2017 Budget - The day after
Most eyes and ears, if not all, were yesterday glued to the Parliament Channel. Save for a national disaster, God forbid, the announced Budget measures will, this morning, feature prominently and remain on the national agenda for a while. Most other local
The announced budget measures are expected to be the result of a long process – at times behind closed doors – and consultations with the public and at the MCESD. This is the fourth budget for this legislature. Yesterday, the Finance Minister outlined both Malta’s current economic performance and projections for 2017. As in previous years, the Budget 2017 measures will be analysed in depth and official reactions will be released from interested quarters, including the Opposition. Highlights from the 2017 budget are reproduced on all news webportals, including this one. Many readers will take to the comment boards to express their views. Some will be clamouring positively, others will be reluctant to endorse some of the initiatives, and still others will dismiss the budget proposals completely.
The Budget 2017 speech was delivered after the timely press release issued by Standard & Poor’s, wherein Malta’s credit rating improved from BBB+ to A-. This is certainly positive news. It is also very encouraging that Malta is expected to continue to experience an average of 3% real GDP growth between 2016 and 2019.
With such positive economic projections, people expect a fair portion from the generated wealth. People shouldered and made huge sacrifices when some years back the world, including Malta, experienced economic woes comparable to the Great Depression of the 1930s. But now that the world has emerged from that economicly turbulent period, it should be of no surprise that Malta is riding high. With such positive economic trends, it is time for the people to reap their fair share of the wealth created.
The list of budget initiatives should include monetary measures aimed at alleviating the hardship which those close to the poverty trap have to endure, while workers should see their take-home pay increase significantly. It can’t be otherwise from a self-proclaimed Social Democratic Party.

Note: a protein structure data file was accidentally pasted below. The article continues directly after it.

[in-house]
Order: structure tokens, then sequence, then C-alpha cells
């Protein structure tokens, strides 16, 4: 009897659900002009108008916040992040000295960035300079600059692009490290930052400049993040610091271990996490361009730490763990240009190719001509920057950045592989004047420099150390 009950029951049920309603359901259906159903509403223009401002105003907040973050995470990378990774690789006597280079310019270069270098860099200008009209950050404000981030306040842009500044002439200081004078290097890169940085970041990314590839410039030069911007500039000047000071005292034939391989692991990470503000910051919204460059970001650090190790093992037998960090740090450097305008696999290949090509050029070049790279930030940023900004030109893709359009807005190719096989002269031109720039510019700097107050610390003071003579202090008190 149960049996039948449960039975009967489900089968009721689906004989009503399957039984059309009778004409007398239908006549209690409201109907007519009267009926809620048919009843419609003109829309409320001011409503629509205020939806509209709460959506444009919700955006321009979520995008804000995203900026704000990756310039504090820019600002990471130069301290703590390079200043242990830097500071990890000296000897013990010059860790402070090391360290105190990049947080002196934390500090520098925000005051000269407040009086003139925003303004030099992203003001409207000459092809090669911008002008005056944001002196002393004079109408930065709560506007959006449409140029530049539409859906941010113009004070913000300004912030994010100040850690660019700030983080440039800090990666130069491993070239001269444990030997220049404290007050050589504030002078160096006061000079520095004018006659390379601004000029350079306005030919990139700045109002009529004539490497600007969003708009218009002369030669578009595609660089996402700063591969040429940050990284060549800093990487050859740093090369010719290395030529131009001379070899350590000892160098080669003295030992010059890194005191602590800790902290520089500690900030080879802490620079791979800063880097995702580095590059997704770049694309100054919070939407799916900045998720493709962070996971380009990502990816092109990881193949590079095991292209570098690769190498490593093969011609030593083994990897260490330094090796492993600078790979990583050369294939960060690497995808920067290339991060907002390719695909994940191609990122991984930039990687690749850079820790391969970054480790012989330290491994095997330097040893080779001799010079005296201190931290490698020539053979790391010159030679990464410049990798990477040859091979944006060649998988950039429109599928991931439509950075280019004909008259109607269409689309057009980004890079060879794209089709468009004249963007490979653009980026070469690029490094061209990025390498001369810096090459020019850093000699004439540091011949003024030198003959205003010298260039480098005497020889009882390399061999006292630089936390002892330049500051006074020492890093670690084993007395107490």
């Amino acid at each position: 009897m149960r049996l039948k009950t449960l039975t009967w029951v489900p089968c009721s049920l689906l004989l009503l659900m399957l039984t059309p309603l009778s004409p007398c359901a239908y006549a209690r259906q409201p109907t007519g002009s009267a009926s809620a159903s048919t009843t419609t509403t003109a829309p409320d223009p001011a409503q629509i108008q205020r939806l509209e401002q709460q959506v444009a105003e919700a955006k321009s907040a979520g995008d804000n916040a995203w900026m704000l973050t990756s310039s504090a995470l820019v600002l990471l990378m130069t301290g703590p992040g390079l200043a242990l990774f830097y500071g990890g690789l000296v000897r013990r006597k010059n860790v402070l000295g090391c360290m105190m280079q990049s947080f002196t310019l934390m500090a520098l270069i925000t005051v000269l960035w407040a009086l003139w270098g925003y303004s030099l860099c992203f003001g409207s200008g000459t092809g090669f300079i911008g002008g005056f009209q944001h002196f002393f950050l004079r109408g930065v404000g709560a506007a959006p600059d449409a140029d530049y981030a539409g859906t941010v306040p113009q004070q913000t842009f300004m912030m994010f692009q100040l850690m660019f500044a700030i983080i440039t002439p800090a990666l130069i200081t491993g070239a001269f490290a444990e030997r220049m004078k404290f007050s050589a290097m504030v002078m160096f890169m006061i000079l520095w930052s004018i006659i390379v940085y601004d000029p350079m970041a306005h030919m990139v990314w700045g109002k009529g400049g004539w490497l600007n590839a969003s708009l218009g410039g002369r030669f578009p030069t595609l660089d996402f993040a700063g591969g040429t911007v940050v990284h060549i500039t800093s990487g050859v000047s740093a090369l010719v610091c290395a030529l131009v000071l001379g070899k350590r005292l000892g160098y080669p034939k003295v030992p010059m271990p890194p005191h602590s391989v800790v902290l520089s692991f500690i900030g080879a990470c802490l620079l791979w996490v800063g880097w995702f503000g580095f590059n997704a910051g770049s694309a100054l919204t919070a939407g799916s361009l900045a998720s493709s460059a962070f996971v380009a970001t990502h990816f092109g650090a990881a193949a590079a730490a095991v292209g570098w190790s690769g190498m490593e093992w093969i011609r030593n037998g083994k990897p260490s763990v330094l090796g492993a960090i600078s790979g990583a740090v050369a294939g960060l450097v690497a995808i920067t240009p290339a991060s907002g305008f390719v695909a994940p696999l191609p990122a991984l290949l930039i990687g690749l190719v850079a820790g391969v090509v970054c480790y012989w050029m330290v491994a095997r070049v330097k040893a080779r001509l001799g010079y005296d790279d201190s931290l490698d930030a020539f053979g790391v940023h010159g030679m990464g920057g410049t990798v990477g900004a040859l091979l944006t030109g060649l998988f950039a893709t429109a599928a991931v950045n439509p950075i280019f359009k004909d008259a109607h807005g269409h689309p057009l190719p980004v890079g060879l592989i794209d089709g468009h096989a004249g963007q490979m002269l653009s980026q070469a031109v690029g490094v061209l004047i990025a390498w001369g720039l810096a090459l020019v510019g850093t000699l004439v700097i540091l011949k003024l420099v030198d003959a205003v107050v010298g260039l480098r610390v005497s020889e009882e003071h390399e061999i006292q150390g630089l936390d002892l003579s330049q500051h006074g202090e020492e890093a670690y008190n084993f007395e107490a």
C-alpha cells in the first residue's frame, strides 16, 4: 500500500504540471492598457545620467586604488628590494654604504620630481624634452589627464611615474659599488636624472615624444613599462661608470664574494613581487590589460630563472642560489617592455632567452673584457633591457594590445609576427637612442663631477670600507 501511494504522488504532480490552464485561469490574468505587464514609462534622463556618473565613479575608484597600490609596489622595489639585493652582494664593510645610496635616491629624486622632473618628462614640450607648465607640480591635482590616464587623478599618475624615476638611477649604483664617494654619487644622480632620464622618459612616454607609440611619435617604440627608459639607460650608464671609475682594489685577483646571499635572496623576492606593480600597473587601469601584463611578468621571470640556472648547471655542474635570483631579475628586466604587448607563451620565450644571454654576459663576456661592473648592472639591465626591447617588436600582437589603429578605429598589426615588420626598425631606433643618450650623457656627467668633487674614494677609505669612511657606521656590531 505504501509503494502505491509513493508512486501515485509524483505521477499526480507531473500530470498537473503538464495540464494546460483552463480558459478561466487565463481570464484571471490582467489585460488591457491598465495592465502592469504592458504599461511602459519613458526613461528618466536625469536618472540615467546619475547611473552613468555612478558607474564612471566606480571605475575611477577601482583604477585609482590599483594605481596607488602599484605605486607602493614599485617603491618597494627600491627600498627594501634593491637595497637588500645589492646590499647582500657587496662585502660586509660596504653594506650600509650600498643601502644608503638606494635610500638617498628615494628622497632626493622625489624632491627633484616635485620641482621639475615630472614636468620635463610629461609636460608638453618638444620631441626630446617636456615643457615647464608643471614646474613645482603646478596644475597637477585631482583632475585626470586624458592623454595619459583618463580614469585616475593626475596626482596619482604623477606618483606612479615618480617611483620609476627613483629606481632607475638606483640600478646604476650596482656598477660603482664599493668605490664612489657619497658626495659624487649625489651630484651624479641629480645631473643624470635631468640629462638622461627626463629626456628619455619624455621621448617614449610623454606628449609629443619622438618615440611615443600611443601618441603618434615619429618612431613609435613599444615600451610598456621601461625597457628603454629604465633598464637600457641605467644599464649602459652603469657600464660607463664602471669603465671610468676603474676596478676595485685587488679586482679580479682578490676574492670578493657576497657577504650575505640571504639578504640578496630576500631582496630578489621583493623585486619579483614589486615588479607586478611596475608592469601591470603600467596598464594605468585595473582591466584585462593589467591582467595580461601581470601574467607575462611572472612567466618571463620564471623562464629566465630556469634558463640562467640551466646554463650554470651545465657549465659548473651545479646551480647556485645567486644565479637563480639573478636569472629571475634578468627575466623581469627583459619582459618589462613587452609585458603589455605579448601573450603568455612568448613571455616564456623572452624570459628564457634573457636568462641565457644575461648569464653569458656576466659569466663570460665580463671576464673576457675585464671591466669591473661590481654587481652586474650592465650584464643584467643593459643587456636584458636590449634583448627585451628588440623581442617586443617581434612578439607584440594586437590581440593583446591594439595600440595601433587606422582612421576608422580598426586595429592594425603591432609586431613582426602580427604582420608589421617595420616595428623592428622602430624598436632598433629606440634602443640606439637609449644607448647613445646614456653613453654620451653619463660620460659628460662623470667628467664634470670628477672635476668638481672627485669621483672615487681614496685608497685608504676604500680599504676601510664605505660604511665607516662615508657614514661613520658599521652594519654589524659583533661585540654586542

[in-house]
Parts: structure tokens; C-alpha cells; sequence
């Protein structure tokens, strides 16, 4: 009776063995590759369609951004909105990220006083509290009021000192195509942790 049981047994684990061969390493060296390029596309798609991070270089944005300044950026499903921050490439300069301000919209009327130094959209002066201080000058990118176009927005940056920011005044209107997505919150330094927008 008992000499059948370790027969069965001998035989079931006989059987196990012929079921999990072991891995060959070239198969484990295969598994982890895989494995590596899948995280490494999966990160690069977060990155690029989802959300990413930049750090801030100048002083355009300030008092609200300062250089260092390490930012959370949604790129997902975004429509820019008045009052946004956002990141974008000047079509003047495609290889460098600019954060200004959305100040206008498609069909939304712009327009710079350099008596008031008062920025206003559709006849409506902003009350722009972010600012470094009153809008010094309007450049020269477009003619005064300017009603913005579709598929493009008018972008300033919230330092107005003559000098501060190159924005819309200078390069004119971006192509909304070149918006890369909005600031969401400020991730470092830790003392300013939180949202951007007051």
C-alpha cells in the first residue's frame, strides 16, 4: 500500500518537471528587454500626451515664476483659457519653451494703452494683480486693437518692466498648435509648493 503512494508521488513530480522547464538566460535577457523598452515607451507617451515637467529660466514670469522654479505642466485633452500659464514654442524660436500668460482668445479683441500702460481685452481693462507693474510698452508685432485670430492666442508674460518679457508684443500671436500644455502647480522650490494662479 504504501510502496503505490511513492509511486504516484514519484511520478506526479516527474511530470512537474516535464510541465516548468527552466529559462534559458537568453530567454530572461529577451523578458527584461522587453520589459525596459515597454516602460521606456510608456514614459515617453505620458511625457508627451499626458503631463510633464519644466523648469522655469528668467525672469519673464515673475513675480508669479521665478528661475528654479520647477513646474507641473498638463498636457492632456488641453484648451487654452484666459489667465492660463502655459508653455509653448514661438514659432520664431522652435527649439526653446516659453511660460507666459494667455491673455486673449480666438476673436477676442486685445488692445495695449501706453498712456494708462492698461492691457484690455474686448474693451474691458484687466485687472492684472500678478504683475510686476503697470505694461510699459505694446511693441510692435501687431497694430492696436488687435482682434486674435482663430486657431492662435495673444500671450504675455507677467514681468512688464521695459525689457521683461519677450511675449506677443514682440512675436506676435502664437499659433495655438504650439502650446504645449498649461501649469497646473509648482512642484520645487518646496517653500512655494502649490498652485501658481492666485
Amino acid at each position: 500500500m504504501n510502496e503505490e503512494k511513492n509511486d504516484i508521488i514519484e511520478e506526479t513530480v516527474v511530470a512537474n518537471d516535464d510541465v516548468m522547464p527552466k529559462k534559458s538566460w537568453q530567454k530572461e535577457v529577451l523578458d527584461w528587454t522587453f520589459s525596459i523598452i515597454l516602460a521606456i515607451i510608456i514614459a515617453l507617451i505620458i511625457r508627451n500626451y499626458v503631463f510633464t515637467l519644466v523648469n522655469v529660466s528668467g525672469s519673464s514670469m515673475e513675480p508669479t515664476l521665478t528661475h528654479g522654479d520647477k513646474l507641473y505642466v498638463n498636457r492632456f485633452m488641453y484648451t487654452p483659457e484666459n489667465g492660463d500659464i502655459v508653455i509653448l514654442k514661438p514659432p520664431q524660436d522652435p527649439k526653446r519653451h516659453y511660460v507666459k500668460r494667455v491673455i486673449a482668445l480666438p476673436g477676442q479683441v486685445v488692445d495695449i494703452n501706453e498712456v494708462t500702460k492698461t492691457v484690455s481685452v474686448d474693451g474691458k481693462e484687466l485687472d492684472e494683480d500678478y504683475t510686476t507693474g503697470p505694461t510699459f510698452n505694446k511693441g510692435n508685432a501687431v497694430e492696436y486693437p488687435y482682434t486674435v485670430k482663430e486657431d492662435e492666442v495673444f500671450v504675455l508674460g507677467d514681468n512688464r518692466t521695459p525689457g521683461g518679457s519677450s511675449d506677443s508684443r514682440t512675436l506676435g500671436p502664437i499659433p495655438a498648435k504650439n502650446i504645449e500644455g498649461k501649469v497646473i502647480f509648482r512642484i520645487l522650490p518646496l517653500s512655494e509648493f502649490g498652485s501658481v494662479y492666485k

A Social Democrat Party is expected to address social injustices with well-defined, targeted initiatives that can hardly be matched by any other political grouping. Unfortunately, this has not been the case in the past three years. Inequalities have grown wider.
In recent years, a number of non-governmental organisations have publicly expressed their concerns and published reports with their findings as disposable income disparities within our society grew wider. Along the way, they pushed for measures to combat poverty and for the fairer distribution of wealth.
The monetary at-risk-of-poverty is corroborated by a recent press release issued by the National Statistics Office of Malta. The Statistics on Income and Living Conditions survey revealed that, during 2014, the monetary at-risk-of-poverty rate stood at 15.9%. This figure has increased to 16.3% in 2015. One may argue that an increase of 0.04 is marginal and hardly of any significance. But it would be wrong to dismiss the increase. With the current economic growth, none of us should be at risk of poverty, much less at a growing rate.
Nonetheless, the 2017 budget should not serve as bait in the light of the coming general election, which cannot be held later than June 2018. Neither should the budget be good fodder to keep at bay the various cases of alleged corruption which this administration is infested with and alienate the electorate from broken electoral promises.
Prime Minister Joseph Muscat is well aware that he has an uphill struggle when he faces Opposition and Nationalist Party leader Dr Simon Busuttil in the coming general election. Their political credentials are miles apart. One has served the local electorate in the European Union Parliament on the basis of his political conviction; the other has served on the basis of convenience. The incumbent has promised accountability, transparency and meritocracy yet made a mockery of these values; the aspiring one is promising honesty.
Taking people for fools is not helping the PL earn political credibility in any way. To add insult to injury, the Prime Minister wanted the electorate to believe that he has taken severe action against Dr Konrad Mizzi by stripping him of his ministerial duties in the energy sector, yet Dr Mizzi continues to perform ministerial duties directly related to energy.
Cash handouts may buy the silence of a select few. But in the long run, those who opt to remain silent in the face of serious allegations of corruption, will only have themselves to blame for not speaking out.
In recent years, a number of nongovernmental organisations have publicly expressed their concerns and published reports with their findings as disposable income disparities within our society grew wider